How much is enough?

Joanne Te Paiho, March 2010

How much is enough?

When teenagers begin abusing and hurting either you the parents, or other siblings, how much is enough and what should you be tolerating from your young people. My thoughts are that it is about zero tolerance to the big stuff that has the whole household turned upside down. The big stuff I'm referring to is any type of physical or verbal abuse within your home. As parents what is your bottom line and what are the boundaries? For example, is it okay for your children to swear at you or their siblings and is it okay for them to hit out and break and smash things when they are feeling angry.

It's really important that you become clear about what you expect of your children, from the time they are able to understand . You wouldn't allow your friends or extended whanau to come into your home and do these things to you, so no, it's not okay for your children to be acting out in this way. Setting boundaries and following through with consistent consequences, will enable your children to make better choices.

It is our role as a parent to make sure our children know how to behave appropriately and how to express their angry emotions safely, without hurting others. Some ways in which we might do this is in our own role modelling. How do we react when we are upset or angry. Our little people are standing by watching our every move and if we want them to start behaving better, it needs to start with us first. We won't always get it right either when our emotions overwhelm us, but it's what we do most of the time that counts. It's okay for children to know that we are not perfect, but that most of the time we are behaving in a way that models to them some positive behaviour. Home, is the one place that our young people learn how to relate to others. The relationship they have with their parents and siblings becomes the fundamental blue print for the relationships they have with others in the future.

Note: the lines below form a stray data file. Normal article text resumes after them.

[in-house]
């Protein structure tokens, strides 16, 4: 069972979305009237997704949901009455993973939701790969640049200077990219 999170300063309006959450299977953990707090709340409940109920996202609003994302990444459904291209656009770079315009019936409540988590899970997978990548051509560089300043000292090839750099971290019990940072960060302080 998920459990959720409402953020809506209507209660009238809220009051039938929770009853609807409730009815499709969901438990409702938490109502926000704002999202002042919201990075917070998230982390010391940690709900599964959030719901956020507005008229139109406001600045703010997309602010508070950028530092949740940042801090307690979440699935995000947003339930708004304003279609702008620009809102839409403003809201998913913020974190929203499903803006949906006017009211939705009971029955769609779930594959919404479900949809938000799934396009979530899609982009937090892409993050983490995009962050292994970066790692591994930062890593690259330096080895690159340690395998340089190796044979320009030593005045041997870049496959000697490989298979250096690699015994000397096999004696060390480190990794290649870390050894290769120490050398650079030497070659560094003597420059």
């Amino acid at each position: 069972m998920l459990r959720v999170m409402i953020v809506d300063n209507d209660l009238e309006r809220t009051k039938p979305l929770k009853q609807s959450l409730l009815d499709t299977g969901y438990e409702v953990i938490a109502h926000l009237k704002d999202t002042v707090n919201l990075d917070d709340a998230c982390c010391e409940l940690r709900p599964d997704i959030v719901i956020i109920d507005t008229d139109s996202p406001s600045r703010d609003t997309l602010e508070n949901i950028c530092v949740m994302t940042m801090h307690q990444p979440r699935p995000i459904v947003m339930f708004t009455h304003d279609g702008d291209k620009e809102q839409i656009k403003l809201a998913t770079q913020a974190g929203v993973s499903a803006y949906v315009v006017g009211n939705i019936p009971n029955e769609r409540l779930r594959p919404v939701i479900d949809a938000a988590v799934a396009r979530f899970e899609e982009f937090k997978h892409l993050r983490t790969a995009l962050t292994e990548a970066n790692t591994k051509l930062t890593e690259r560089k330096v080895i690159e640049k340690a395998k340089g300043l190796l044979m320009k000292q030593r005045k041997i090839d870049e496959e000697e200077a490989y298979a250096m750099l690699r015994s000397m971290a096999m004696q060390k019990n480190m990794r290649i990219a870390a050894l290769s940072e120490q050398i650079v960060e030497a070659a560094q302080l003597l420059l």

As parents, you are only human, and it is not your role to be exposed to abusive behaviour from your young people. If this is happening in your home it's really important that you seek help. We, at Parentline, can help by offering you individual or whanau Counselling to work through these issues. We also offer parenting groups, which may also be able to support you in your parenting role.

Nga Mihi, Jo